De La Soul’s contributions to hip-hop over the past three decades are mighty, but the Long Island trio has often been challenged by its own creativity. In an era where music is becoming increasingly accessible, De La’s catalogue has been noticeably absent from iTunes, Spotify, and other free and subscription-based platforms due to issues with sample clearances. It’s a war Posdnuos, Dave, and Maseo have been waging for years: How do we make music on our own terms without interference from lawyers, labels, and other industry gatekeepers?

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It’s an unfortunate position for one of hip-hop’s most innovative acts to find itself in, but the group has made strides toward reclaiming control of its own destiny in recent years. De La gave away its entire catalog via download in 2014, an act it followed by raising more than $600,000 through Kickstarter to record its long-awaited eighth album, And The Anonymous Nobody…. Fortunately, the final product sweats for every last cent. An eclectic genre mashup with an enviable roster of guests, And The Anonymous Nobody… bristles with creative rebirth and more than a touch of hard-earned, “we’re back” braggadocio.

The horns that ring grandly throughout “Royalty Capes” could be written off as a by-product of De La’s self-effacing sense of humor. But Nobody is unmistakably the work of a seasoned hip-hop crew proudly rereleasing itself into the world. De La Soul has nothing to prove to anyone these days, but they believe they do, and that chip only makes the already-great group stronger. When The Darkness’ Justin Hawkins sings, “Fuck everyone, for everything,” in a towering, Freddie Mercury-like falsetto on the theatric arena rocker “Lord Intended,” it’s a refrain delivered with purpose. More than the next album, And The Anonymous Nobody… is the sound of a veteran act taking joy in its newfound freedom.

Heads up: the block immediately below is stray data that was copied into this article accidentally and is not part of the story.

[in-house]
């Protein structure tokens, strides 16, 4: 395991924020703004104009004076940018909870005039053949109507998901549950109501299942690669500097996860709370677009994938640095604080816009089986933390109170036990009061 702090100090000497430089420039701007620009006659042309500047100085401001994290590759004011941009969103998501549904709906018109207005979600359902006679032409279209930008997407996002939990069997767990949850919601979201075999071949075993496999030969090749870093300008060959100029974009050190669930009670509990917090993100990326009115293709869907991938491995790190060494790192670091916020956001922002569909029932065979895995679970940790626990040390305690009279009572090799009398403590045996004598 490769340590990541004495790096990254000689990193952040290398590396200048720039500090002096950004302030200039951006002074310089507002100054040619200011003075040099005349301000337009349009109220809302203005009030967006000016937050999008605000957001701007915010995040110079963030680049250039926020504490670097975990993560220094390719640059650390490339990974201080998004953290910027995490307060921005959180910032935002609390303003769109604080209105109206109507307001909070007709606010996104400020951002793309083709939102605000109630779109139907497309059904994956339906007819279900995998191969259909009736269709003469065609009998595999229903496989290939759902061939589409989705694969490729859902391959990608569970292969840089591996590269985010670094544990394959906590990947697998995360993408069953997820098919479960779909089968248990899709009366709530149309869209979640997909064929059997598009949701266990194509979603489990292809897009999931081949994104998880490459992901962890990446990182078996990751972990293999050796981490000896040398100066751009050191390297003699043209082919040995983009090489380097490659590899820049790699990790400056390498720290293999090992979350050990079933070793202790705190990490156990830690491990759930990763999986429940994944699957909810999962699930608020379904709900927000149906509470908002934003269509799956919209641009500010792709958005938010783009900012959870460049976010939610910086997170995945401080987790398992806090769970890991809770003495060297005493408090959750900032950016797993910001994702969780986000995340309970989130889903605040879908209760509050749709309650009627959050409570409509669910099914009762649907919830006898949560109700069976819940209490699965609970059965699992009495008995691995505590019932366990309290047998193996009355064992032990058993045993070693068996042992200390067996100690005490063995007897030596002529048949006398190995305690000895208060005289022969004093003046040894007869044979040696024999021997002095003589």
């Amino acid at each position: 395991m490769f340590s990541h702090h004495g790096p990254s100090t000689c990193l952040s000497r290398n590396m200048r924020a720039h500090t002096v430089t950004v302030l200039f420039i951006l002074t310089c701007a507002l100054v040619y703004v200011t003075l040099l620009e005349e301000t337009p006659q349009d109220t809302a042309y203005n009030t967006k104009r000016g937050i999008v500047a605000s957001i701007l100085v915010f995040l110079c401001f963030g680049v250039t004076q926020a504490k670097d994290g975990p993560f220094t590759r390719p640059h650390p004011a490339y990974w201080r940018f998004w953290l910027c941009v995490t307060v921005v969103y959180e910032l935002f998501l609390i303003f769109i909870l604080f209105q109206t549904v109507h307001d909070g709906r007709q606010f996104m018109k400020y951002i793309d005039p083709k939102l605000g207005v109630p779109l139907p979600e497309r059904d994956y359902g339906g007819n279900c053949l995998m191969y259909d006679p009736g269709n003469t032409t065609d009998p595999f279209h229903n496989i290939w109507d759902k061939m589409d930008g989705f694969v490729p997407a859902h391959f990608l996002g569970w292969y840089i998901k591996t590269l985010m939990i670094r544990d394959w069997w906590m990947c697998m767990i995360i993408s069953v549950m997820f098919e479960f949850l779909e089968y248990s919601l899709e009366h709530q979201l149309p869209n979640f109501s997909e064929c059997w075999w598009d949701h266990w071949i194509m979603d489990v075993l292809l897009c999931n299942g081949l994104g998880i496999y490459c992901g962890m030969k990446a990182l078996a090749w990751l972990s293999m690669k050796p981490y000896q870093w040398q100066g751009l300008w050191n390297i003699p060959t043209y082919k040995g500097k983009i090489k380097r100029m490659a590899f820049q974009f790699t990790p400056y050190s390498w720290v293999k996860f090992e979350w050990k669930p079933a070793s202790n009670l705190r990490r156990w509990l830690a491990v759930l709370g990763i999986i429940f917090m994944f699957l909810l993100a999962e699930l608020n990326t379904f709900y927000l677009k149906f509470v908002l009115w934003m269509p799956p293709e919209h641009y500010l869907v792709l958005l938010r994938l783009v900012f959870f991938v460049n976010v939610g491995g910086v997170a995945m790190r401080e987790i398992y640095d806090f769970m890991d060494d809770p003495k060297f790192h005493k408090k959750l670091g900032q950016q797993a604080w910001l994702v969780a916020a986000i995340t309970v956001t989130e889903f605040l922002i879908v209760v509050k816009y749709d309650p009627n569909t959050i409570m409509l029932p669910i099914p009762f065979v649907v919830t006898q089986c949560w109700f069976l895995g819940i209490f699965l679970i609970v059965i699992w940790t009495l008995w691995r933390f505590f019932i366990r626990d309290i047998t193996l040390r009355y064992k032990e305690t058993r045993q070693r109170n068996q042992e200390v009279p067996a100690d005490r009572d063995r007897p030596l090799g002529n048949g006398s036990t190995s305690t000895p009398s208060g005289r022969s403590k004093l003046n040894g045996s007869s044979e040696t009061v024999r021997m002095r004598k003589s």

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Arriving 12 years after The Grind Date, De La’s latest is its most lively affair yet. Credit the Rhythm Roots Allstars, with whom the trio recorded over 300 hours’ worth of music, for skillfully guiding the group through previously uncharted territory including psychedelic space-pop (“Property Of Spitkicker.com”), art rock (“Snoopies”) and indie pop (“Here In After”). With help from the likes of David Byrne, Damon Albarn, Usher, and Little Dragon, among others, Nobody veers into the realm of pure pop, with the trio’s patented hip-hop only one color on the sonic canvas.

And while so much of the record sounds fresh, other elements feel comfortably broken in. The skits are playful, the trio’s wordplay is reliably pointed and clever, and there’s a kinetic energy to the record that’s almost tangible. Finally unencumbered by outside voices and legal red tape, this sounds like the kind of record De La Soul has always had in it, and likely the one its members have always wanted to make.

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